ASML orders triple in fourth quarter amid soaring demand for advanced chip gear, especially in China

ASML Holding NV orders more than tripled last quarter from the previous three months as demand for its most-sophisticated machines soared, in a sign that the semiconductor industry may be recovering.

Order bookings rose to €9.19 billion (US$9.98 billion) in the fourth quarter from €2.6 billion in July to September, Europe’s most valuable technology company said in a statement on Wednesday. That compares with an average estimate of €3.6 billion by analysts surveyed by Bloomberg.

Bookings of its most-advanced extreme ultraviolet lithography machines in the period was €5.6 billion.

“The inventory levels in the end markets are improving and are definitely at a better level than they were a couple of quarters ago,” chief financial officer Roger Dassen said in a statement accompanying the earnings result.

ASML wants to speed up deliveries of mature lithography machines to China

ASML is the only company that produces equipment needed to make the most sophisticated semiconductors, and demand for its products are a bellwether for the industry’s health. Late last year, it started shipping major parts of the first of its newest chip-making machine to Intel.

ASML also benefited from strong demand from China last year as chip makers there rushed to get lithography machines ahead of Dutch export rules meant to hobble Beijing’s semiconductor ambitions. The rise in Chinese demand helped offset the effects of a global chip industry slowdown on ASML, which is the only producer of the equipment needed to produce most advanced semiconductors.

China accounted for 39 per cent of ASML’s sales in the fourth quarter, down from 46 per cent in the previous period. China accounted for only 8 per cent in January to March.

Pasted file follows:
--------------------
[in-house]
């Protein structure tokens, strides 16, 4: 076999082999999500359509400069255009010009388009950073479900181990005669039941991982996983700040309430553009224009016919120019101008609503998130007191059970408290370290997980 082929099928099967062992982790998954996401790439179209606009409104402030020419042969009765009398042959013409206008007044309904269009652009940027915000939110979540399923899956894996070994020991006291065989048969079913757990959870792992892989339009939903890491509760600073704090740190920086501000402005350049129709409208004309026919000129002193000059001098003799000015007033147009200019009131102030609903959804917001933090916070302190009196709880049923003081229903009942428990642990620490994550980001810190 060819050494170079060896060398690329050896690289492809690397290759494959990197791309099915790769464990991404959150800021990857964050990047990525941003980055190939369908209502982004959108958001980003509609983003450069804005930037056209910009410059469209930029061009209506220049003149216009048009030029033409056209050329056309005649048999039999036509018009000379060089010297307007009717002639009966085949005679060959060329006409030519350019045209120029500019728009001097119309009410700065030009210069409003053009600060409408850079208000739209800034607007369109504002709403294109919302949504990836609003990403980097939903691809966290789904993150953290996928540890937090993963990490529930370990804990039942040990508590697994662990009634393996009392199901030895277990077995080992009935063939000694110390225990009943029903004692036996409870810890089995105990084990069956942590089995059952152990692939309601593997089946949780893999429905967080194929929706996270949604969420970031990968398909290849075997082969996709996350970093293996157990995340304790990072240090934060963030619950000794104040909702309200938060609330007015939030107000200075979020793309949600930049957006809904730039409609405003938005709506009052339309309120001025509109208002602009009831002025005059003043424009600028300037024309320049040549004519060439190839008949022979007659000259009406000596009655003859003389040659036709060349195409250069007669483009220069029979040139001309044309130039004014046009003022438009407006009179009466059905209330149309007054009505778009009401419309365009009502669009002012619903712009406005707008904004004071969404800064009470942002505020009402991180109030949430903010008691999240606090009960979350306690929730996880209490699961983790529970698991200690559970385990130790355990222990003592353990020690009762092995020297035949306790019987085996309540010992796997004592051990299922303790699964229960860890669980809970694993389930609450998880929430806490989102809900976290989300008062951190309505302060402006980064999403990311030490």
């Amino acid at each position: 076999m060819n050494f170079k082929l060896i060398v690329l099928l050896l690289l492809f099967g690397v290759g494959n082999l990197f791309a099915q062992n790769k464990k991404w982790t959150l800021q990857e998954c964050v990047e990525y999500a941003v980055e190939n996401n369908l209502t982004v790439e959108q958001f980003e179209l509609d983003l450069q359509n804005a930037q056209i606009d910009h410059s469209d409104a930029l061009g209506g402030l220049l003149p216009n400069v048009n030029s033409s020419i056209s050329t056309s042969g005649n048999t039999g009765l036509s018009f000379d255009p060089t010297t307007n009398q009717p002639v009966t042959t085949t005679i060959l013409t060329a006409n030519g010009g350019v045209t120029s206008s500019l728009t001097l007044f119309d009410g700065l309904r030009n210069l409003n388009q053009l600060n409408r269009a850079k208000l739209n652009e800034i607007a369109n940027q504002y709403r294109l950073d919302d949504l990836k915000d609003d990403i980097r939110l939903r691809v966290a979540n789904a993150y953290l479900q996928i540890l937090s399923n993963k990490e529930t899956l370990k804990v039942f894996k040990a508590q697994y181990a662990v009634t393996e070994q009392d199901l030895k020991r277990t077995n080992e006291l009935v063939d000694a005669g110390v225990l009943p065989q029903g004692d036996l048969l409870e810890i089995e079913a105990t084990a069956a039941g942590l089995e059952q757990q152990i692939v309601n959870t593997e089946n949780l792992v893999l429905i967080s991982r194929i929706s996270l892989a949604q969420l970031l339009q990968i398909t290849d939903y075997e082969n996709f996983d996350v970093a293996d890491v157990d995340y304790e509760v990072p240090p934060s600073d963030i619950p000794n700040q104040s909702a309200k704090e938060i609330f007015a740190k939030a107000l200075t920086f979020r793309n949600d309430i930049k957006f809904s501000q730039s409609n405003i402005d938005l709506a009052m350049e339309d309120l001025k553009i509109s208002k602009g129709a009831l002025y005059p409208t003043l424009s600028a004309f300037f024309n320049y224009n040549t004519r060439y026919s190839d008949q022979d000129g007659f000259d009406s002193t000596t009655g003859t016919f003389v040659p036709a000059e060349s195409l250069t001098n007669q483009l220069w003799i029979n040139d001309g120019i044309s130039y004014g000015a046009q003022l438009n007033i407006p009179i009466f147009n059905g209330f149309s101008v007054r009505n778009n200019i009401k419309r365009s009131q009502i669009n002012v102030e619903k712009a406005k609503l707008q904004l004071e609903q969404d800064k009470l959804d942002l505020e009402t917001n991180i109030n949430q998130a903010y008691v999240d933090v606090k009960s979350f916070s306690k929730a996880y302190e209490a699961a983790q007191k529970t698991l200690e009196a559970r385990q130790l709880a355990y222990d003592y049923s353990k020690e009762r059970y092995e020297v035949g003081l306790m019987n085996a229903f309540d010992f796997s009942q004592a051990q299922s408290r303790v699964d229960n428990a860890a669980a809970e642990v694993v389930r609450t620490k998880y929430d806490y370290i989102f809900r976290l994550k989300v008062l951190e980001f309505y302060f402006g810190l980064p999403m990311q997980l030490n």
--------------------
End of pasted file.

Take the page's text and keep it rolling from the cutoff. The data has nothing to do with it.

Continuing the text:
“The business in 2023 with China was very, very strong,” Dassen said.

Net sales rose to €7.24 billion in October to December, from €6.67 billion in the previous three months.


Biden’s China tech policy goal: a 10 year handicap

Biden’s China tech policy goal: a 10 year handicap

ASML has been targeted by the US effort to curb exports of cutting-edge technology to China, one of the Veldhoven-based company’s biggest markets. Last year, US President Joe Biden’s administration urged the Dutch government to prevent ASML from shipping some immersion deep ultraviolet lithography machines, its second-most capable machinery, to China without a licence.

The Dutch manufacturer had licences to ship three top-of-the-line DUV lithography machines to Chinese firms before this month, when the new restrictions took full effect. However, US officials reached out to ASML late last year to ask them to immediately halt scheduled shipments of some of the machines to Chinese customers, Bloomberg News reported previously, citing people familiar with the matter.

ASML, which is already restricted from selling its most advanced extreme ultraviolet machines to China, expects as much as 15 per cent of China sales this year will be affected by the new export control measures.

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